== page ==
Wednesday, July 16, 2008

Do You Take Church Membership Seriously?

Earlier I linked to John Piper's sermon on July 13, 2008 entitled "How Important Is Church Membership?" It's an excellent articulation of the assumptions in Scripture that warrant a biblical belief in and practice of church membership.

Piper concluded with some excellent personal application questions and a brief appreciation of the church as the body of Christ. If you struggle with the idea or the necessity of membership, I pray you'd listen to the entire sermon and afterward ponder these questions"
Are you an accountable member of a local church? Not just: Is your name somewhere? But, are you committed to discipline and being disciplined according to biblical standards? Have you publicly declared your willingness to be shepherded and to be led by the leaders of a local church? Do you see yourself and your gifts as part of an organic ministering body? Do you show by your firm attachment to Christ’s body that you are attached to Christ?

Church membership is a blood-bought gift of God’s grace. More than most of us realize, it is a life-sustaining, faith-strengthening, joy-preserving means of God’s mercy to us. I urge you not to cut yourself off from this blessing.


dp23 said...

Relevant quote from a recent post by Josh Harris "Not All Who Wander Realize They're Lost" :-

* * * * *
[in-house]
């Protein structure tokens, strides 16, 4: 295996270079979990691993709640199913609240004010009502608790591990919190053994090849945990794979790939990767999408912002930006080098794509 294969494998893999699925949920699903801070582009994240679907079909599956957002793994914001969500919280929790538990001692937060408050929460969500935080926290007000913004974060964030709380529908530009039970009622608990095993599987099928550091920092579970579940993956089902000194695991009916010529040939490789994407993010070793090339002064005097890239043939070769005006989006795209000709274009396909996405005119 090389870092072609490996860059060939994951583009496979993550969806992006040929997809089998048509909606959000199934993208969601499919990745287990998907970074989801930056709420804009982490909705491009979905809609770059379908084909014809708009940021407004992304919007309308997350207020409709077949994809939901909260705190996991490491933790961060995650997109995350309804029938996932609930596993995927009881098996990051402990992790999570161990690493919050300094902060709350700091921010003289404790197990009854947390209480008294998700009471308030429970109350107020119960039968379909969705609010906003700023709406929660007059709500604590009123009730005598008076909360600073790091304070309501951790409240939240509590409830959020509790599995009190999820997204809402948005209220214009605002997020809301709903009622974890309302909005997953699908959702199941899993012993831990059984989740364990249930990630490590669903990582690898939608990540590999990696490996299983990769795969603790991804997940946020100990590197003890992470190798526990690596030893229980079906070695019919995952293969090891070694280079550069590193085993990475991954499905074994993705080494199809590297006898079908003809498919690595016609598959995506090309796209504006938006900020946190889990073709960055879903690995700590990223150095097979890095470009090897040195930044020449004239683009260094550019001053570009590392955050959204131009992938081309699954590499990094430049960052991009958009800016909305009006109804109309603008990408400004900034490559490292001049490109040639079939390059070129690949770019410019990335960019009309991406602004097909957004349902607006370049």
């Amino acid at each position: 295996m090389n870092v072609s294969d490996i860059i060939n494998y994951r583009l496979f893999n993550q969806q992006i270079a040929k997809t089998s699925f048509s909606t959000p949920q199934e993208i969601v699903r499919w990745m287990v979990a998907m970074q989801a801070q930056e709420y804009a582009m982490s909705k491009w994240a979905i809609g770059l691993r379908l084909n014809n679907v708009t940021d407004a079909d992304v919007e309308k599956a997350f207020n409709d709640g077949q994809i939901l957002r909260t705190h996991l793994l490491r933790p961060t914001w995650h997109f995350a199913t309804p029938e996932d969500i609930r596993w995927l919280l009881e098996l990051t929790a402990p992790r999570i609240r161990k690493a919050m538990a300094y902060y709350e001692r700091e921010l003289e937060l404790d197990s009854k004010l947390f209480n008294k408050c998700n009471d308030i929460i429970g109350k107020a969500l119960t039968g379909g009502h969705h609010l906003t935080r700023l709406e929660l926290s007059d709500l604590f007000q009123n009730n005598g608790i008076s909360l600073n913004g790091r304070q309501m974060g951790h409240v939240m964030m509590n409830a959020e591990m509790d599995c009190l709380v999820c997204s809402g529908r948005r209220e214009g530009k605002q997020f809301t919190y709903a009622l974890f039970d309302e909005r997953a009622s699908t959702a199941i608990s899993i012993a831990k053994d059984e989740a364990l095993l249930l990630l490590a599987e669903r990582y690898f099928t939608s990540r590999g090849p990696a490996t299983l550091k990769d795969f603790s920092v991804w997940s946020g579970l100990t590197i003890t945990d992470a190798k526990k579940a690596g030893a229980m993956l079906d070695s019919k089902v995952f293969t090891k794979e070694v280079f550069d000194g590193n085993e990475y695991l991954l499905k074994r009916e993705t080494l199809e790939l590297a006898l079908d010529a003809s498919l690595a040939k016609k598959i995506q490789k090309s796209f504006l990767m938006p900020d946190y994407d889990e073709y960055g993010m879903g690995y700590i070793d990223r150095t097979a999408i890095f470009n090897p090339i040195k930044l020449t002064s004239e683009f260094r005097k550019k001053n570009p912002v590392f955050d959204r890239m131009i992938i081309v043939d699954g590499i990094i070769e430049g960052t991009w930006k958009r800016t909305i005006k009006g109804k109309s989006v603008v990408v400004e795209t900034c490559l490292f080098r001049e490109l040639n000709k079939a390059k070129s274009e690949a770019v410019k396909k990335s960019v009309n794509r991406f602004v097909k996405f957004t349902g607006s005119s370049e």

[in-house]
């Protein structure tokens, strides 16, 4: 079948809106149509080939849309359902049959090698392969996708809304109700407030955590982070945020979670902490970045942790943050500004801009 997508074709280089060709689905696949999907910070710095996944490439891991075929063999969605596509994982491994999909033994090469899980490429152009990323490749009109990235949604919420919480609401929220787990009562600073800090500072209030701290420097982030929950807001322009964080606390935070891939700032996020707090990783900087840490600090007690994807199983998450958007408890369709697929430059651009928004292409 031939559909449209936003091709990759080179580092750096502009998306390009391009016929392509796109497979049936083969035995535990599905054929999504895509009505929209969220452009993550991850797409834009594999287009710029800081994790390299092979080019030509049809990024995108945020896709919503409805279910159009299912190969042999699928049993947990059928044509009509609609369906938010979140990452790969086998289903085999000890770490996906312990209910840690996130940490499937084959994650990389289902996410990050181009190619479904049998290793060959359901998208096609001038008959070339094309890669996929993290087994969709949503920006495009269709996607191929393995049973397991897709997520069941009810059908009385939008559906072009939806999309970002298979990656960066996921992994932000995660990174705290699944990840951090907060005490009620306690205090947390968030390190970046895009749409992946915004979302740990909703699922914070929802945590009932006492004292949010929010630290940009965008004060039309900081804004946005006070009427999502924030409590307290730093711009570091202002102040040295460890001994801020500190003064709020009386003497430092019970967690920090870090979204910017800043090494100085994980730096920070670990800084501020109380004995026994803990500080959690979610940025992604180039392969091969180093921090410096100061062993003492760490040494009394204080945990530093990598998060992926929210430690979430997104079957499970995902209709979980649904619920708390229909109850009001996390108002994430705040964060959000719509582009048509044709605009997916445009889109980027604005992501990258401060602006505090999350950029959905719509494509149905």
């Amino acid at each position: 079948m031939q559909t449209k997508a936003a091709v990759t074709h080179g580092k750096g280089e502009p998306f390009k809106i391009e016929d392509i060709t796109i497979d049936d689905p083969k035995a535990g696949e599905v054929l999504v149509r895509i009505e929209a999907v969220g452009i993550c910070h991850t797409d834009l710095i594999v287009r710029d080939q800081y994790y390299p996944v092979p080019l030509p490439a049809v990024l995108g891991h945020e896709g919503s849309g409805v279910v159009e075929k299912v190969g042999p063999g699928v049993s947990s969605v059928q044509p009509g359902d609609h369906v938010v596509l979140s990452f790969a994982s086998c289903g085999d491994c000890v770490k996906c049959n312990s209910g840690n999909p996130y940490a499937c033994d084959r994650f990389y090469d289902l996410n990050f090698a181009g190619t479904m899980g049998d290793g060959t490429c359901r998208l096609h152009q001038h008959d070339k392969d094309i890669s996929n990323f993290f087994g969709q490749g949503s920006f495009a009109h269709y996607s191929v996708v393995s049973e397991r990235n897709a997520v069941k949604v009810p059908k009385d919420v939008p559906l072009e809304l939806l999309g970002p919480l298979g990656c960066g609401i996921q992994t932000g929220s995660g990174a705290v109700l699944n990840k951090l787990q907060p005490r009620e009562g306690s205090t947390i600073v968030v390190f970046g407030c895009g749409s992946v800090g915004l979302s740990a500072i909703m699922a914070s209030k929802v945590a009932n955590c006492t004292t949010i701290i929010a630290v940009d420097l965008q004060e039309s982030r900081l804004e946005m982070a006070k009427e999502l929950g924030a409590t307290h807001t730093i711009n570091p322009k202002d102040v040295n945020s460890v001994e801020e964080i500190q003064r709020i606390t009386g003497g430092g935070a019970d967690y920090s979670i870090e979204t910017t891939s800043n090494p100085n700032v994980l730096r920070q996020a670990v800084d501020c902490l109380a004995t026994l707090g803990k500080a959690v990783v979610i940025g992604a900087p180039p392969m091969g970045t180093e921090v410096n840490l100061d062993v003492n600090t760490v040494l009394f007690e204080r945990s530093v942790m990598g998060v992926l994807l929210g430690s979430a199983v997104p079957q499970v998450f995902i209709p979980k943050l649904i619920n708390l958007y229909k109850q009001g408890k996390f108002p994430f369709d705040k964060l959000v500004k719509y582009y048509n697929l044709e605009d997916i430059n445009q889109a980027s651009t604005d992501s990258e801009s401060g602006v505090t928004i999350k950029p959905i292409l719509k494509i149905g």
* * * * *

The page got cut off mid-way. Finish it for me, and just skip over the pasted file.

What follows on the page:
Think of all the Christians in the world who are wandering without connection to a local church--who aren't investing their gifts, their energy, their passion into local churches. Is it any wonder we can so quickly identify deficiencies in churches? Christ's body has a lot of "wandering" body parts."

I think it's a wide-spread problem....

Anonymous said...

On the other hand, it's possible to belong to a church for years without any experience of accountability, discipline or serving.

I've never really understood this whole notion of accountability, anyway. Sure, I joined a church with the best of intentions and subscribed to all its conventions about church discipline, etc., but week in and week out I attended and no one ever really paid any attention to me. Aside from an hour and a half in the service and the odd hour or two in Sunday school, the church isn't watching you like Big Brother.

At most churches (especially large ones) there seems to be an inner circle and everybody else. All the meaningful roles (elder, deacon, Sunday school teacher, committees, etc.) tend to be filled by the clubby folks in the inner circle, and the rest of us come on Sunday morning, worship, drop off a check and go home. It wasn't that I didn't take membership seriously; the church didn't seem to have much need for me.

At large (2000-plus) churches, you can stop attending and months later, no one will have noticed.